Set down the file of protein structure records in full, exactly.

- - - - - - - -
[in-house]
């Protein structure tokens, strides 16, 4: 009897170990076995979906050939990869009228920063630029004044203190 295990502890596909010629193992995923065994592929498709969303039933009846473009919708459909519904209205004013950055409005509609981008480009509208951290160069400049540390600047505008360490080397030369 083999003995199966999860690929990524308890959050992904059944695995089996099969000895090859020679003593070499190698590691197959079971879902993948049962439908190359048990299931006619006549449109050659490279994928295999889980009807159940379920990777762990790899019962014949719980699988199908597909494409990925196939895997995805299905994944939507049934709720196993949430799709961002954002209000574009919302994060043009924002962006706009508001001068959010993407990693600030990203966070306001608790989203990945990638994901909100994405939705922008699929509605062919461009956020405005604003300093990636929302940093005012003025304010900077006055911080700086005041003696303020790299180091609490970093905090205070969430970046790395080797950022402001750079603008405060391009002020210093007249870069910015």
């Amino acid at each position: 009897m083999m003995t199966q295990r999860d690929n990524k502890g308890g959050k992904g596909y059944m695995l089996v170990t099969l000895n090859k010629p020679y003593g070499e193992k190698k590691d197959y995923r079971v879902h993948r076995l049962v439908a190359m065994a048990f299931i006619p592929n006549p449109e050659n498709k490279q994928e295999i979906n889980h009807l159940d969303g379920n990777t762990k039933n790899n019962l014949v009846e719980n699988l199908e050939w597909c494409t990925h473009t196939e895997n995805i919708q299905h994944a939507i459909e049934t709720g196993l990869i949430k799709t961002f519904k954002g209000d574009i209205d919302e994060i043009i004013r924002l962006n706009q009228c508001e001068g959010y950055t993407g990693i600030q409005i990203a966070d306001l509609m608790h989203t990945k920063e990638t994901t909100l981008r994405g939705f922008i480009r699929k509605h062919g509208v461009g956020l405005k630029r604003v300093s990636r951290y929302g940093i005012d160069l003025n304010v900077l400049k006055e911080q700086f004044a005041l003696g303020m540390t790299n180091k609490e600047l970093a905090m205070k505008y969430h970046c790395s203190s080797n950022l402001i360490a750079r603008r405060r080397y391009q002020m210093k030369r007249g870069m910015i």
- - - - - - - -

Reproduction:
[in-house]
């Protein structure tokens, strides 16, 4: 009897170990076995979906050939990869009228920063630029004044203190 295990502890596909010629193992995923065994592929498709969303039933009846473009919708459909519904209205004013950055409005509609981008480009509208951290160069400049540390600047505008360490080397030369 083999003995199966999860690929990524308890959050992904059944695995089996099969000895090859020679003593070499190698590691197959079971879902993948049962439908190359048990299931006619006549449109050659490279994928295999889980009807159940379920990777762990790899019962014949719980699988199908597909494409990925196939895997995805299905994944939507049934709720196993949430799709961002954002209000574009919302994060043009924002962006706009508001001068959010993407990693600030990203966070306001608790989203990945990638994901909100994405939705922008699929509605062919461009956020405005604003300093990636929302940093005012003025304010900077006055911080700086005041003696303020790299180091609490970093905090205070969430970046790395080797950022402001750079603008405060391009002020210093007249870069910015």
């Amino acid at each position: 009897m083999m003995t199966q295990r999860d690929n990524k502890g308890g959050k992904g596909y059944m695995l089996v170990t099969l000895n090859k010629p020679y003593g070499e193992k190698k590691d197959y995923r079971v879902h993948r076995l049962v439908a190359m065994a048990f299931i006619p592929n006549p449109e050659n498709k490279q994928e295999i979906n889980h009807l159940d969303g379920n990777t762990k039933n790899n019962l014949v009846e719980n699988l199908e050939w597909c494409t990925h473009t196939e895997n995805i919708q299905h994944a939507i459909e049934t709720g196993l990869i949430k799709t961002f519904k954002g209000d574009i209205d919302e994060i043009i004013r924002l962006n706009q009228c508001e001068g959010y950055t993407g990693i600030q409005i990203a966070d306001l509609m608790h989203t990945k920063e990638t994901t909100l981008r994405g939705f922008i480009r699929k509605h062919g509208v461009g956020l405005k630029r604003v300093s990636r951290y929302g940093i005012d160069l003025n304010v900077l400049k006055e911080q700086f004044a005041l003696g303020m540390t790299n180091k609490e600047l970093a905090m205070k505008y969430h970046c790395s203190s080797n950022l402001i360490a750079r603008r405060r080397y391009q002020m210093k030369r007249g870069m910015i």